“Oh god,” he whispered. “Oh god.” He pushed past her, pushed her door open and climbed out over her, slipping against her blood or his, pawing across her as best he could. The car groaned and threatened to turn over again, but it stayed on its side as he flopped to the ground.
“Oh jesus, oh christ!” he muttered to himself. Tears slipped down his cheeks, mixing with the blood and sweat, burning where they found new cuts and gashes. He sat on the ground for a minute, rocking back and forth, shivering and sobbing. Then he pushed himself to his feet and looked back towards the road. About thirty feet away, the boy’s body lay across the crop rows. He steadied himself and limped over toward it.
Blood was everywhere, mixing into the dirt, sprayed across the green of the tobacco. The boy stared back at him, a little smile on his face. Ben dropped to his knees as the boy reached out a hand.
“They can’t get away,” the boy coughed, glancing down at his open abdominal cavity. Ben wretched to look at it, seeing it like that, the body’s machinery strewn across the field like broken car parts in a junkyard. The boy touched his face, forcing Ben to look back to him. “But I can,” the little boy said.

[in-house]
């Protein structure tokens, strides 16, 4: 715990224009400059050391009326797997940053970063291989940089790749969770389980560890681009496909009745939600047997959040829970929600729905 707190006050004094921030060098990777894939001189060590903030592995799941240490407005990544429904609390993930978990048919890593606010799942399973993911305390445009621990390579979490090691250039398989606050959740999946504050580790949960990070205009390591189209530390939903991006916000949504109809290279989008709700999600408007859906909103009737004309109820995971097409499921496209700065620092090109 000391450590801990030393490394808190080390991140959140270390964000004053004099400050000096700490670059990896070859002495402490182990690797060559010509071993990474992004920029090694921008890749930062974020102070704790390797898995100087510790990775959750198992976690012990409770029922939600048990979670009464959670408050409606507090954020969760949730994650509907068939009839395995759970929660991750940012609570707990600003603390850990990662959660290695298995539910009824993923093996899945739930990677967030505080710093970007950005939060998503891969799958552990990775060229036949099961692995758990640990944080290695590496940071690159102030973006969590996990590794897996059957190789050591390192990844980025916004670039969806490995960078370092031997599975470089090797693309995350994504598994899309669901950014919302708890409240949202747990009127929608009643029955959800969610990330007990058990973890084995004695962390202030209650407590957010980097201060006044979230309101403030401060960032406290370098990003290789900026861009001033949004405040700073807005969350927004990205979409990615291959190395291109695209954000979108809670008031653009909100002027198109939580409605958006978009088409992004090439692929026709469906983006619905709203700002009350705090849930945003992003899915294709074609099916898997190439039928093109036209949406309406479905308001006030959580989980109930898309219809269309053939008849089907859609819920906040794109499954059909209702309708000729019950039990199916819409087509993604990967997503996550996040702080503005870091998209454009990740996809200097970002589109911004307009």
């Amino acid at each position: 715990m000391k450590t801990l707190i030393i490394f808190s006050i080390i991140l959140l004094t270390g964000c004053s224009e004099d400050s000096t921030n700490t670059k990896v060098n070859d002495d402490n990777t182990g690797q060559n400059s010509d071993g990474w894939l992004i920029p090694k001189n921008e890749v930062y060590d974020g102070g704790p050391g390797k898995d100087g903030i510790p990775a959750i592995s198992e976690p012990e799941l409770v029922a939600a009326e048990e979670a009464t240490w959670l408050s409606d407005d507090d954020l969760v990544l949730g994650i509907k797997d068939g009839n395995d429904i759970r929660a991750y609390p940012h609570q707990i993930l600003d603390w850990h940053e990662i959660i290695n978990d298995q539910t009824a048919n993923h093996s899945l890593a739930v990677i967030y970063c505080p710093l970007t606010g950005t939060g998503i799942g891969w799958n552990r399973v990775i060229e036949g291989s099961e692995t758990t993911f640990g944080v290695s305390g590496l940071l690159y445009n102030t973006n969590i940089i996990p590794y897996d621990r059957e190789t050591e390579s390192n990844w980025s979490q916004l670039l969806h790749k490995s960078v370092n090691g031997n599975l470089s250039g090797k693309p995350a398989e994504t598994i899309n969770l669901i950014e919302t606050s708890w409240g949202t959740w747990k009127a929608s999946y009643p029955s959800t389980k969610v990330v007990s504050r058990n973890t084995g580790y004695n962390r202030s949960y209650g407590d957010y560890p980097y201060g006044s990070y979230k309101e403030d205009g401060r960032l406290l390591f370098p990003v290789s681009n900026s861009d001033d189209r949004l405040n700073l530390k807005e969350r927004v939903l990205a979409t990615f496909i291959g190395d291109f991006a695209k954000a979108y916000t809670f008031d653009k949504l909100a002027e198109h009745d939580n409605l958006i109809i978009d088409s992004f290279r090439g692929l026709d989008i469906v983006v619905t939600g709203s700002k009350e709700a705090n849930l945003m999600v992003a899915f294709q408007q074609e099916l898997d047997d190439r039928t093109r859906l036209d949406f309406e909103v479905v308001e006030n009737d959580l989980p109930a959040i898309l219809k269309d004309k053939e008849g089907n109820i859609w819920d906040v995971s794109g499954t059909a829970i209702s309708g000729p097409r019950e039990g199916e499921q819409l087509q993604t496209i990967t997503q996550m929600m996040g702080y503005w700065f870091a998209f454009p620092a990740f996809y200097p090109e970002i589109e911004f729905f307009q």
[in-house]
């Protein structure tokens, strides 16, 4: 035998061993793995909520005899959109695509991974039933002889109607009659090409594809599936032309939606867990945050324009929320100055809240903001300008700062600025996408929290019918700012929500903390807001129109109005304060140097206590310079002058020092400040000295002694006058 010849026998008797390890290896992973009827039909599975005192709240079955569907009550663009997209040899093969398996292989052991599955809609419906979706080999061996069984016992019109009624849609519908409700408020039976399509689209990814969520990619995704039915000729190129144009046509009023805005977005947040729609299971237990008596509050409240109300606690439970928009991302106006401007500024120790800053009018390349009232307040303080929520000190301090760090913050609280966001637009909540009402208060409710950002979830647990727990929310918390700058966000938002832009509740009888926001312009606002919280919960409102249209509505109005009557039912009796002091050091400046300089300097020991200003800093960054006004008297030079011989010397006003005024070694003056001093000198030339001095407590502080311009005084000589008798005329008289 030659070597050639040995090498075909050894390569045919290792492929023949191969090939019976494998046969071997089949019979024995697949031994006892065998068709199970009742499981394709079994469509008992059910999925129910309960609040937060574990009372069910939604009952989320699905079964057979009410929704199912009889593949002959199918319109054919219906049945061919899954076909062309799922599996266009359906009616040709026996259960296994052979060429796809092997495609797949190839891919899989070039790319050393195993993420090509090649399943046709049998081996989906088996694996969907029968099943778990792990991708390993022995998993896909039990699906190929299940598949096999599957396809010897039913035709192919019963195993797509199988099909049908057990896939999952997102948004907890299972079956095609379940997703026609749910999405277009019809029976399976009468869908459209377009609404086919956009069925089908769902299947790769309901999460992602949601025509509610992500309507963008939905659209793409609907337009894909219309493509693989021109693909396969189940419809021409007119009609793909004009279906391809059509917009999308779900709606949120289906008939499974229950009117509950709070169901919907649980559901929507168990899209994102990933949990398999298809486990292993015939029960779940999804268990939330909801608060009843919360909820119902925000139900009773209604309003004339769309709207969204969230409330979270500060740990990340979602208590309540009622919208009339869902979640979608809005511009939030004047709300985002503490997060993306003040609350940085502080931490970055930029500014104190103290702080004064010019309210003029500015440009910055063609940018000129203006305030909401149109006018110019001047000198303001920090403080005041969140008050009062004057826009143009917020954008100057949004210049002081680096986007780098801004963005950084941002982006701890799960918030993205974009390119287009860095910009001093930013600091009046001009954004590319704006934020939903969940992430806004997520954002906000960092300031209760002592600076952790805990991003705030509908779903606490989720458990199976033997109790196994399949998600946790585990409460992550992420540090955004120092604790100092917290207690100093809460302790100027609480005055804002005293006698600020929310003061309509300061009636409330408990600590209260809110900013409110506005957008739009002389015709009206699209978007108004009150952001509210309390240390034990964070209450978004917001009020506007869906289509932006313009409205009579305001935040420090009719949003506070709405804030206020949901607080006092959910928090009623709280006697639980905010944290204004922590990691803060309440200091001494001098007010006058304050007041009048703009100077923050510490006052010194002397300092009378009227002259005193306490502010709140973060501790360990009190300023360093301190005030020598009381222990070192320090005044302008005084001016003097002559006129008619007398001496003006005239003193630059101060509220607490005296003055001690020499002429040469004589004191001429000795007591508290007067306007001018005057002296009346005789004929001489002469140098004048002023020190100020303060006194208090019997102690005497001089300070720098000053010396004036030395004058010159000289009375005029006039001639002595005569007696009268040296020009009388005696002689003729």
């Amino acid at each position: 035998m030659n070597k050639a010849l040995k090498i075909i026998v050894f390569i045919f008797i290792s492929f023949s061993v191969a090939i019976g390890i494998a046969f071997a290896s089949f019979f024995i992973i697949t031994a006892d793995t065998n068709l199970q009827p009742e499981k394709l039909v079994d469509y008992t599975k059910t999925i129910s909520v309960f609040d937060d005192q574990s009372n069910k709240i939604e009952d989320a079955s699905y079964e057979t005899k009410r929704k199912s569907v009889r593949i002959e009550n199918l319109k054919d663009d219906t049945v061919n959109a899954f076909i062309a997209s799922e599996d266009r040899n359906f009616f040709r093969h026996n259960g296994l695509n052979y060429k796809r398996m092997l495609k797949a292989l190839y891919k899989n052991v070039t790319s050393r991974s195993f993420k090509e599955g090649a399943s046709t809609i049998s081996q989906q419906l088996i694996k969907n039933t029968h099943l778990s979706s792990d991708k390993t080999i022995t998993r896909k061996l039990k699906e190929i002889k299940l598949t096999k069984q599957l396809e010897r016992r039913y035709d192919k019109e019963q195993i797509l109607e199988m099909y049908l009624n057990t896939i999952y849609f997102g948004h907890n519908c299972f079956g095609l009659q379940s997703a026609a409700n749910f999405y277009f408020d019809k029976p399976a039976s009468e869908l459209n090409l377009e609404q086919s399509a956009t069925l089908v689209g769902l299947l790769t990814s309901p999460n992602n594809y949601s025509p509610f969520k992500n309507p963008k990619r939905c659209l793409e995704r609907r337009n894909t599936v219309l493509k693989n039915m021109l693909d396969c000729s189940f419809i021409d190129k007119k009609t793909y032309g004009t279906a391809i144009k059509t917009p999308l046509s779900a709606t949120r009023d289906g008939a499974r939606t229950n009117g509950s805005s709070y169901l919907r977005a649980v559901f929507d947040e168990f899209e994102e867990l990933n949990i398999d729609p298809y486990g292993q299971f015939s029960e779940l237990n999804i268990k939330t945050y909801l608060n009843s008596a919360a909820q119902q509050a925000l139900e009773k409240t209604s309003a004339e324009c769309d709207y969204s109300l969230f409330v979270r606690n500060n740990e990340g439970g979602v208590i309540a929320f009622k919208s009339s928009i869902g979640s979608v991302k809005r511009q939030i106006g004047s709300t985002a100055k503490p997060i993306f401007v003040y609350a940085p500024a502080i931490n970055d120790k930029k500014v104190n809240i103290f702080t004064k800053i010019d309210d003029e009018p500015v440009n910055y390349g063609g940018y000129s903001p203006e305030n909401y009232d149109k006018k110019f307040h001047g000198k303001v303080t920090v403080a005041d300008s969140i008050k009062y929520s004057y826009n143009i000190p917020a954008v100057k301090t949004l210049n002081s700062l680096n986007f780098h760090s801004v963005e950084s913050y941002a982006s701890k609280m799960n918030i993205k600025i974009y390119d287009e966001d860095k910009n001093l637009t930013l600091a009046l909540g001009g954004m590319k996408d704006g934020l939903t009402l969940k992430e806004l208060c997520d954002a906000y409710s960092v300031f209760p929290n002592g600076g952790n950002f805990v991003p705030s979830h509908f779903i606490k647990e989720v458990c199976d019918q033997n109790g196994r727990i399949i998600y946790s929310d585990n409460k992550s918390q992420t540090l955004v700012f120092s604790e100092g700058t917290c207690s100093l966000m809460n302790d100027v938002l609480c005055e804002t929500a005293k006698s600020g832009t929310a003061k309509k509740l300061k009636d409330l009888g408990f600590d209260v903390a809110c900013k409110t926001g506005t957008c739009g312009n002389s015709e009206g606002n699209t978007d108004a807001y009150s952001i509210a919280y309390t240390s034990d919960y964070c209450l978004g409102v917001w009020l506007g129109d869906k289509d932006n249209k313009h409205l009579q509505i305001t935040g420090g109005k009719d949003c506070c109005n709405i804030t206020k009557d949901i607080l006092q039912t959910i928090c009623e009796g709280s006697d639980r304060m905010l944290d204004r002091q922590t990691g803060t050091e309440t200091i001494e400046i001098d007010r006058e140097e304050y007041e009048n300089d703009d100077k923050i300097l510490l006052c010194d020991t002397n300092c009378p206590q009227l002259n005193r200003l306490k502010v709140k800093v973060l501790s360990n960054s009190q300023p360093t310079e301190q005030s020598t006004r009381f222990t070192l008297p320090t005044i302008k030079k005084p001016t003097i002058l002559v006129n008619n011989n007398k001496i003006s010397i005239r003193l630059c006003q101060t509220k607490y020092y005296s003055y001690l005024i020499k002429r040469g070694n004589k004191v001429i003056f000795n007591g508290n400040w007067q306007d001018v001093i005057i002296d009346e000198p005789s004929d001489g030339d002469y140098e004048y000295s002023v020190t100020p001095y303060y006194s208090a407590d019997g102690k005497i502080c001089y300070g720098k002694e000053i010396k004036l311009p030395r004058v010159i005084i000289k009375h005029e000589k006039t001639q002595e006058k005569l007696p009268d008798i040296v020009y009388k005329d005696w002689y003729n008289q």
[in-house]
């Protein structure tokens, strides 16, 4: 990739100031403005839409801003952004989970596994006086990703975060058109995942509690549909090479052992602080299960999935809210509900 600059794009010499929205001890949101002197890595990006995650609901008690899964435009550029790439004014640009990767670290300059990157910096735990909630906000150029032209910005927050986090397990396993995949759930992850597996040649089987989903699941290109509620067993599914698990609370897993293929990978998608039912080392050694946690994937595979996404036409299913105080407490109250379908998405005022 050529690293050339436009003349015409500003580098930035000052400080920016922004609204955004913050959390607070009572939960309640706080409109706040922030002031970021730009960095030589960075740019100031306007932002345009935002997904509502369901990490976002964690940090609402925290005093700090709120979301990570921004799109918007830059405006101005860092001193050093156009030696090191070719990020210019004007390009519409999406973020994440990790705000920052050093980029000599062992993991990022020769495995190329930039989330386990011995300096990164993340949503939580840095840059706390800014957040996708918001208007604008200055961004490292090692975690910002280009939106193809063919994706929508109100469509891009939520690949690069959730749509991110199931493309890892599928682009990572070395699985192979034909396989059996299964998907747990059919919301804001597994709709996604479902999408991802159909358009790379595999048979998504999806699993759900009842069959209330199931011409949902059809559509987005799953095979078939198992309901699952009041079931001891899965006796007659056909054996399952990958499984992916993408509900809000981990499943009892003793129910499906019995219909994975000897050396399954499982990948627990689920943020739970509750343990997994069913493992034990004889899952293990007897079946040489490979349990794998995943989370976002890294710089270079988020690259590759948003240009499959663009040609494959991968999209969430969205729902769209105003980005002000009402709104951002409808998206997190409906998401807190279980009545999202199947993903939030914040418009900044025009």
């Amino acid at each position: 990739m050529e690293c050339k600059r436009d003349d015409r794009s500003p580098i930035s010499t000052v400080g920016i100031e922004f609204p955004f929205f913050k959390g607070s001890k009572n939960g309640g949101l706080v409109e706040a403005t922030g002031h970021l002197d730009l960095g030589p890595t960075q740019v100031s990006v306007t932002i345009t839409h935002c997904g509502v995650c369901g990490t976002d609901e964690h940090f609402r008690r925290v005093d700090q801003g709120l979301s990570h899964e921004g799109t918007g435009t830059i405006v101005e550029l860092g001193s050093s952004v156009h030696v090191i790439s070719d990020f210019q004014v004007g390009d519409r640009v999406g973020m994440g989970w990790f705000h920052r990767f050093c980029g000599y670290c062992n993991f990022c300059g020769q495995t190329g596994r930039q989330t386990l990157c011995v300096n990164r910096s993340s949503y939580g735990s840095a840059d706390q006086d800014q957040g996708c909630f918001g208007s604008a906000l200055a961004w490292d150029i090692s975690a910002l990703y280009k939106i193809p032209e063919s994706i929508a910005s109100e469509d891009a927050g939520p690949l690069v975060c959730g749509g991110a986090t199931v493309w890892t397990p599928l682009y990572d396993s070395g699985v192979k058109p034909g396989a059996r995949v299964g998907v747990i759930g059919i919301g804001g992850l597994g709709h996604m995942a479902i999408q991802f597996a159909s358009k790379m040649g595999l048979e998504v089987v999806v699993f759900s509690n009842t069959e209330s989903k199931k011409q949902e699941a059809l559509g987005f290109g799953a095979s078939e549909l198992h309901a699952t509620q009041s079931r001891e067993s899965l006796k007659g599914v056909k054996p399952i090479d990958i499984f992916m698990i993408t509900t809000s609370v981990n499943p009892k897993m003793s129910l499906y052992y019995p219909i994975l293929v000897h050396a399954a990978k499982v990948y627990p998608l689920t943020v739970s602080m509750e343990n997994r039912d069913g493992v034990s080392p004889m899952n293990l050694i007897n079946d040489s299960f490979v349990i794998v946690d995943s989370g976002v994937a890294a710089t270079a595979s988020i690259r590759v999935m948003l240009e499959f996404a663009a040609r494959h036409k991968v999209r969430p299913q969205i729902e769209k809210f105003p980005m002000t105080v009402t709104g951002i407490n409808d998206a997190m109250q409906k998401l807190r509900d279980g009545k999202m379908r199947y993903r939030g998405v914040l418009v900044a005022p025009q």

Ben closed his eyes for a long moment. Then he dragged himself to his feet and turned away.
“I don’t want to bring it up,” George said one night, at the end of a neighborhood party. A little too much wine had been served. “But I don’t know how you lived through that. First Eric, then Lacey. Jesus, Ben, that must have been hell.”
Ben looked his friend up and down for a moment, then smiled. “It takes time,” he said. “It takes a lot of time, but you move on.” George rubbed one hand over the back of the other, looking vaguely embarrassed to have mentioned it. Ben shook his head, then leaned closer.
“I’ll tell you a secret, though,” he said. George looked puzzled, but Ben motioned him closer, conspiratorially.
“Your soul learns to live within your body again, eventually. But my heart...” He paused for just a moment. He shook his head. “Sometimes it just wants to jump out of my chest.”